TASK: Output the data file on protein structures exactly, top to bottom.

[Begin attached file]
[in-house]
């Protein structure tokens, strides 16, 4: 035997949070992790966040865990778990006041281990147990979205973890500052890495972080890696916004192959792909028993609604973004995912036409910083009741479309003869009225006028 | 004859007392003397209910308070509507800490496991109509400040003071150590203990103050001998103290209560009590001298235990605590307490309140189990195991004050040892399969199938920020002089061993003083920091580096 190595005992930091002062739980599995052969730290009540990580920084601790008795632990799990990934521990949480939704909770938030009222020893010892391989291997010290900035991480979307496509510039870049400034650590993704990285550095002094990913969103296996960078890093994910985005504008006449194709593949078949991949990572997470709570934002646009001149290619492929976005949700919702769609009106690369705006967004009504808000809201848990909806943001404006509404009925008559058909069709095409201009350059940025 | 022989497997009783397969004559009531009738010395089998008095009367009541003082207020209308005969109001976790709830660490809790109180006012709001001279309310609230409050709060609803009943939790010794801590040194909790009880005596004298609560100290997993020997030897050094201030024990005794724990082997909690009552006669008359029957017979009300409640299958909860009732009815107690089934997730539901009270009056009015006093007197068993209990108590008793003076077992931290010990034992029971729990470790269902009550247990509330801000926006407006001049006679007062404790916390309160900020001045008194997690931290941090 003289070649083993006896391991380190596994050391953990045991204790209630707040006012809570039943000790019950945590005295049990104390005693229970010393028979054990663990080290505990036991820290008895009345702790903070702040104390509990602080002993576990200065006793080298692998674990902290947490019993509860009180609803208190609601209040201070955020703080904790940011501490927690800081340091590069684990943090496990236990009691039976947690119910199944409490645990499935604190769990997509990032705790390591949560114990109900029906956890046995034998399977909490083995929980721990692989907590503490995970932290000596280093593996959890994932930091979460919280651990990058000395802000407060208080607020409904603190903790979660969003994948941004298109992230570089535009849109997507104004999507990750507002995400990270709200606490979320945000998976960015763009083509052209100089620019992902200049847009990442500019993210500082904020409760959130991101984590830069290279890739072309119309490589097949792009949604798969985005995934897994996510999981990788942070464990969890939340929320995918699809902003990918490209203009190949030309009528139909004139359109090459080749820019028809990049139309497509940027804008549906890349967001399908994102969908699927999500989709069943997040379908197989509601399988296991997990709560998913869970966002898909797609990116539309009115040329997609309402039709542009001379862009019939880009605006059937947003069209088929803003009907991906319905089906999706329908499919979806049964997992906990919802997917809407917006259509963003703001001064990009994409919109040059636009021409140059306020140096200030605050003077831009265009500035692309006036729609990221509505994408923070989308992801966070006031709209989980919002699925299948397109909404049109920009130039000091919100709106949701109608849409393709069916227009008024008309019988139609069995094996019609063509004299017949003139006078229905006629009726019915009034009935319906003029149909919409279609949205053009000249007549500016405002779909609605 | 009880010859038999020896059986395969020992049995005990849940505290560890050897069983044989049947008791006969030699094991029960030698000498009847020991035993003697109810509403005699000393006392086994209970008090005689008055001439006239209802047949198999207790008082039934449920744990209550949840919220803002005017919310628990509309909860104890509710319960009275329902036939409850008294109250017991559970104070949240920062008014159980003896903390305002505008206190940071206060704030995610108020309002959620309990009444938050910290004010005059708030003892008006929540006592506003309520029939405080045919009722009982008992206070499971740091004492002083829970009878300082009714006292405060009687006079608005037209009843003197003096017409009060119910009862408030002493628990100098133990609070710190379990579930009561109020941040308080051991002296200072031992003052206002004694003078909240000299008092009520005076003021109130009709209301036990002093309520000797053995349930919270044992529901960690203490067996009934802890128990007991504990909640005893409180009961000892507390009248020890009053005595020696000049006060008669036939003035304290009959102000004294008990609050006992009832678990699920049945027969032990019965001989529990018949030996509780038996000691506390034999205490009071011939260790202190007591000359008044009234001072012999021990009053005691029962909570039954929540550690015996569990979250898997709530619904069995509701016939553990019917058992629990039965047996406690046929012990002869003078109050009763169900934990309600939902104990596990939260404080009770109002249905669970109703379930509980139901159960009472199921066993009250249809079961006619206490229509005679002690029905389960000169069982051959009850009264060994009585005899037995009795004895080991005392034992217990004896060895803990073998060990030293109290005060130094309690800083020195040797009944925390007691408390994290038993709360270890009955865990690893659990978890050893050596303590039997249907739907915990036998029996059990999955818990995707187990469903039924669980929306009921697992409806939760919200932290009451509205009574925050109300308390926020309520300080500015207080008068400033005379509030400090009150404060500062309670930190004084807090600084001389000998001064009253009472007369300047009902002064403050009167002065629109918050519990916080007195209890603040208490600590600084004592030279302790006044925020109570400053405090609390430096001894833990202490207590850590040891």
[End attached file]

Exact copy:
[in-house]
């Protein structure tokens, strides 16, 4: 035997949070992790966040865990778990006041281990147990979205973890500052890495972080890696916004192959792909028993609604973004995912036409910083009741479309003869009225006028 | 004859007392003397209910308070509507800490496991109509400040003071150590203990103050001998103290209560009590001298235990605590307490309140189990195991004050040892399969199938920020002089061993003083920091580096 190595005992930091002062739980599995052969730290009540990580920084601790008795632990799990990934521990949480939704909770938030009222020893010892391989291997010290900035991480979307496509510039870049400034650590993704990285550095002094990913969103296996960078890093994910985005504008006449194709593949078949991949990572997470709570934002646009001149290619492929976005949700919702769609009106690369705006967004009504808000809201848990909806943001404006509404009925008559058909069709095409201009350059940025 | 022989497997009783397969004559009531009738010395089998008095009367009541003082207020209308005969109001976790709830660490809790109180006012709001001279309310609230409050709060609803009943939790010794801590040194909790009880005596004298609560100290997993020997030897050094201030024990005794724990082997909690009552006669008359029957017979009300409640299958909860009732009815107690089934997730539901009270009056009015006093007197068993209990108590008793003076077992931290010990034992029971729990470790269902009550247990509330801000926006407006001049006679007062404790916390309160900020001045008194997690931290941090 003289070649083993006896391991380190596994050391953990045991204790209630707040006012809570039943000790019950945590005295049990104390005693229970010393028979054990663990080290505990036991820290008895009345702790903070702040104390509990602080002993576990200065006793080298692998674990902290947490019993509860009180609803208190609601209040201070955020703080904790940011501490927690800081340091590069684990943090496990236990009691039976947690119910199944409490645990499935604190769990997509990032705790390591949560114990109900029906956890046995034998399977909490083995929980721990692989907590503490995970932290000596280093593996959890994932930091979460919280651990990058000395802000407060208080607020409904603190903790979660969003994948941004298109992230570089535009849109997507104004999507990750507002995400990270709200606490979320945000998976960015763009083509052209100089620019992902200049847009990442500019993210500082904020409760959130991101984590830069290279890739072309119309490589097949792009949604798969985005995934897994996510999981990788942070464990969890939340929320995918699809902003990918490209203009190949030309009528139909004139359109090459080749820019028809990049139309497509940027804008549906890349967001399908994102969908699927999500989709069943997040379908197989509601399988296991997990709560998913869970966002898909797609990116539309009115040329997609309402039709542009001379862009019939880009605006059937947003069209088929803003009907991906319905089906999706329908499919979806049964997992906990919802997917809407917006259509963003703001001064990009994409919109040059636009021409140059306020140096200030605050003077831009265009500035692309006036729609990221509505994408923070989308992801966070006031709209989980919002699925299948397109909404049109920009130039000091919100709106949701109608849409393709069916227009008024008309019988139609069995094996019609063509004299017949003139006078229905006629009726019915009034009935319906003029149909919409279609949205053009000249007549500016405002779909609605 | 009880010859038999020896059986395969020992049995005990849940505290560890050897069983044989049947008791006969030699094991029960030698000498009847020991035993003697109810509403005699000393006392086994209970008090005689008055001439006239209802047949198999207790008082039934449920744990209550949840919220803002005017919310628990509309909860104890509710319960009275329902036939409850008294109250017991559970104070949240920062008014159980003896903390305002505008206190940071206060704030995610108020309002959620309990009444938050910290004010005059708030003892008006929540006592506003309520029939405080045919009722009982008992206070499971740091004492002083829970009878300082009714006292405060009687006079608005037209009843003197003096017409009060119910009862408030002493628990100098133990609070710190379990579930009561109020941040308080051991002296200072031992003052206002004694003078909240000299008092009520005076003021109130009709209301036990002093309520000797053995349930919270044992529901960690203490067996009934802890128990007991504990909640005893409180009961000892507390009248020890009053005595020696000049006060008669036939003035304290009959102000004294008990609050006992009832678990699920049945027969032990019965001989529990018949030996509780038996000691506390034999205490009071011939260790202190007591000359008044009234001072012999021990009053005691029962909570039954929540550690015996569990979250898997709530619904069995509701016939553990019917058992629990039965047996406690046929012990002869003078109050009763169900934990309600939902104990596990939260404080009770109002249905669970109703379930509980139901159960009472199921066993009250249809079961006619206490229509005679002690029905389960000169069982051959009850009264060994009585005899037995009795004895080991005392034992217990004896060895803990073998060990030293109290005060130094309690800083020195040797009944925390007691408390994290038993709360270890009955865990690893659990978890050893050596303590039997249907739907915990036998029996059990999955818990995707187990469903039924669980929306009921697992409806939760919200932290009451509205009574925050109300308390926020309520300080500015207080008068400033005379509030400090009150404060500062309670930190004084807090600084001389000998001064009253009472007369300047009902002064403050009167002065629109918050519990916080007195209890603040208490600590600084004592030279302790006044925020109570400053405090609390430096001894833990202490207590850590040891």